High hedges bill set to come into effect across Scotland

Hedge The Bill will define what is classed as a 'high hedge' in disputes between neighbours

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New laws aimed at resolving disputes between neighbours over the height of garden hedges are set to come into effect across Scotland.

The High Hedges (Scotland) Act 2013 will provide a solution when problems are caused by hedges which grow over two metres tall and block out light.

The bill defines what a high hedge is and sets out a process to resolve disagreements between neighbours.

It will come into force on 1 April, following unanimous backing from MSPs.

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There remains an expectation that people should take all reasonable steps to resolve the issue themselves”

End Quote Derek Mackay Local Government and Planning Minister

Local Government and Planning Minister Derek Mackay said the legislation would "provide a route by which neighbours involved in a dispute can resolve the issue".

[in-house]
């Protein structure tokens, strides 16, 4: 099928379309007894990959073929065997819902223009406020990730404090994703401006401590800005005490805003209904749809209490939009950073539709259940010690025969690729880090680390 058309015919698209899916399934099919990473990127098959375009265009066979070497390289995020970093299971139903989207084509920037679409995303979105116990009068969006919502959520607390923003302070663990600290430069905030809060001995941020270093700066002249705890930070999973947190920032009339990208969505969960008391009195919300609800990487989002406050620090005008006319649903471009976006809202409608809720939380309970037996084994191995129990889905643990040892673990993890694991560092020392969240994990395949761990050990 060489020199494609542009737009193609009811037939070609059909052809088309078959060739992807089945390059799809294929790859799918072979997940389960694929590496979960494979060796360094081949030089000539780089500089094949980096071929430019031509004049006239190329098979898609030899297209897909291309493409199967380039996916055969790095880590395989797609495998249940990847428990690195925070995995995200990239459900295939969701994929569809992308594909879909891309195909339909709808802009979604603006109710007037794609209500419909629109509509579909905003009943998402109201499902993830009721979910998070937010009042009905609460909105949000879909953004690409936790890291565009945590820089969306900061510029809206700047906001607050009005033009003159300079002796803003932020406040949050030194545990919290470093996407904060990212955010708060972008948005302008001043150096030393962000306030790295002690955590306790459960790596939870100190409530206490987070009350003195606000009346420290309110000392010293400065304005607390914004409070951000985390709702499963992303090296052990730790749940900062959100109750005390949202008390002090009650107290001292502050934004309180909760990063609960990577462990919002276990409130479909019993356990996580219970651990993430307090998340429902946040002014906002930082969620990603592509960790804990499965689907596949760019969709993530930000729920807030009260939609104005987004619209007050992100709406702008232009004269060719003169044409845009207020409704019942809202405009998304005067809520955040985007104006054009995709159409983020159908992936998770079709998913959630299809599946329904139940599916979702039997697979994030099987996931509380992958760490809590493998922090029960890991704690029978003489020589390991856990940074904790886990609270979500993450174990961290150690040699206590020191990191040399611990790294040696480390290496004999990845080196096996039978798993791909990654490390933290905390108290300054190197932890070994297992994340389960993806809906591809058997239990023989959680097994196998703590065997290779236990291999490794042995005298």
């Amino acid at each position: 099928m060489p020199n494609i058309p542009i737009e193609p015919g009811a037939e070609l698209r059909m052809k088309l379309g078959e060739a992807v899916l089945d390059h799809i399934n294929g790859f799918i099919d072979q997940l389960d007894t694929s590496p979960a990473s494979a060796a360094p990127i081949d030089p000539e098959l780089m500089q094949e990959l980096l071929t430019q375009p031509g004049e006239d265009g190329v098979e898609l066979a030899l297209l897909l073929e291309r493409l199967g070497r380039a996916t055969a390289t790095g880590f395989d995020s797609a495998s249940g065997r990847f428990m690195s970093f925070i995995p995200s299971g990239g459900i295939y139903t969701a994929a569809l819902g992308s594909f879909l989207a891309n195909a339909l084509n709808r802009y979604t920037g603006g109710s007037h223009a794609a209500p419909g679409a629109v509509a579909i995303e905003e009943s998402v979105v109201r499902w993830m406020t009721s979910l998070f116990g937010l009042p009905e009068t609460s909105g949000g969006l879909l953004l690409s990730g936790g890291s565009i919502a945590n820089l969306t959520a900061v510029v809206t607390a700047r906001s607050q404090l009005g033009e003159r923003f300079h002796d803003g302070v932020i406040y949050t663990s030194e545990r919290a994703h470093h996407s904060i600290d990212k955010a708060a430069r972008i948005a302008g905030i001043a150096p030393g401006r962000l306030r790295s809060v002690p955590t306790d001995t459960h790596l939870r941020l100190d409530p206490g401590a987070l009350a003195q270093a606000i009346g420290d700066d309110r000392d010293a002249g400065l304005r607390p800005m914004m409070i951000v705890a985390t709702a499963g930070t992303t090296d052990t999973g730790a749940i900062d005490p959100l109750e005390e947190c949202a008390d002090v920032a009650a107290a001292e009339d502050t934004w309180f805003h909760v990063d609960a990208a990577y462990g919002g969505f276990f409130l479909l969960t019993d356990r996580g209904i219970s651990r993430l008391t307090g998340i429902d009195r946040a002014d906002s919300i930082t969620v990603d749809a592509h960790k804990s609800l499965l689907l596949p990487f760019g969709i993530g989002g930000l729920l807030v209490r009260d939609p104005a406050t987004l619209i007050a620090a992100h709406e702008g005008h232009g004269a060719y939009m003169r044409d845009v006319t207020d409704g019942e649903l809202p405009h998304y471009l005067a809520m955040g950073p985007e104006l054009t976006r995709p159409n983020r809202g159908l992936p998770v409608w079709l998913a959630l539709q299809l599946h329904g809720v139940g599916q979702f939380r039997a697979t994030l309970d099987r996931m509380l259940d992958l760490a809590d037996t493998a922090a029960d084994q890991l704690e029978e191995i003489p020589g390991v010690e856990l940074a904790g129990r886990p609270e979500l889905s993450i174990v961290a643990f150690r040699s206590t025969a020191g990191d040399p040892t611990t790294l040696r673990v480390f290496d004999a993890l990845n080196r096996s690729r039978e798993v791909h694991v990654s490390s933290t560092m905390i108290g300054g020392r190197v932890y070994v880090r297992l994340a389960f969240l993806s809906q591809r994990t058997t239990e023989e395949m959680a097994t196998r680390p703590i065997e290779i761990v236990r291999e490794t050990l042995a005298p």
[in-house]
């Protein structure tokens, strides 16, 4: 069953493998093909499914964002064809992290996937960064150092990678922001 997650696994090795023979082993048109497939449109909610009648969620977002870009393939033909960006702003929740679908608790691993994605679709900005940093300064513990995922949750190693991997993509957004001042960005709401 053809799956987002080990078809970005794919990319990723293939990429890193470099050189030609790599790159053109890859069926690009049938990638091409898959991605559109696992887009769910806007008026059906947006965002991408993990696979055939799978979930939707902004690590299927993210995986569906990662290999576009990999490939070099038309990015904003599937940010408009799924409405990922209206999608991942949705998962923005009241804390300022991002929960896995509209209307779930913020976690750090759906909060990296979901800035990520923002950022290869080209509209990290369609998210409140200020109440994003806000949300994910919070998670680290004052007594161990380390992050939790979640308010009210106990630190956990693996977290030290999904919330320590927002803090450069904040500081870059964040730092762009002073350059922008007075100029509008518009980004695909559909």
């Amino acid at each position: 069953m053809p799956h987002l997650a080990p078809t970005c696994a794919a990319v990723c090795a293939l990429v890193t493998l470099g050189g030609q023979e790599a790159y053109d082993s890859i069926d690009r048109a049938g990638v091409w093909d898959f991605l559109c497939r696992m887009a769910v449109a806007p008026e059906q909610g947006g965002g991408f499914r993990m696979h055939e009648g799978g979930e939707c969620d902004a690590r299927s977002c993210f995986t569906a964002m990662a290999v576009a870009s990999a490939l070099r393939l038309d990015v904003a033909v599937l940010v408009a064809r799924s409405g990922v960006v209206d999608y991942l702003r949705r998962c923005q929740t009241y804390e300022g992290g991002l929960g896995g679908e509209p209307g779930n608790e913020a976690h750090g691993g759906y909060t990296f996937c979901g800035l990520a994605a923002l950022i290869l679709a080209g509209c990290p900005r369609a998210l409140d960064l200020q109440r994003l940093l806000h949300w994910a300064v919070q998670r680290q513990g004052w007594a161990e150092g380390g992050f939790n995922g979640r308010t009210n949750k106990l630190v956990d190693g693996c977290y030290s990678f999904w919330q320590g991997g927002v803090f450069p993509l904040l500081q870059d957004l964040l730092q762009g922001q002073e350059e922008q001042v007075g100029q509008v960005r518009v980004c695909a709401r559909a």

He said: "Unlike fences or walls that require planning permission if they are over two metres tall, there is no restriction on planting trees or shrubs to form a hedge, which, if planted in an unsuitable location, or not maintained, can cause disputes between neighbours.

"There remains an expectation that people should take all reasonable steps to resolve the issue themselves. However, there may be occasions when this isn't possible.

"In those situations, the act will allow people to make an application to their local authority to intervene, and if the hedge is a barrier to light, then action can be taken."

Council powers

The act will give homeowners and occupiers the right to apply to their local council for a high hedge notice and empowers the authority to enforce decisions made in relation to high hedges in their local area.

Guidance has been issued to all of Scotland's councils on their responsibilities under the act. They will act as independent and impartial adjudicators, taking into account the positions of each party in a dispute, before making a decision.

If householders fail to comply with the new law, the council could use its powers to enter the land, carry out work on the hedge itself and charge the owner for any expenses.

Laws on high hedges have been adopted in England, Wales and Northern Ireland, as well as on the Isle of Man.

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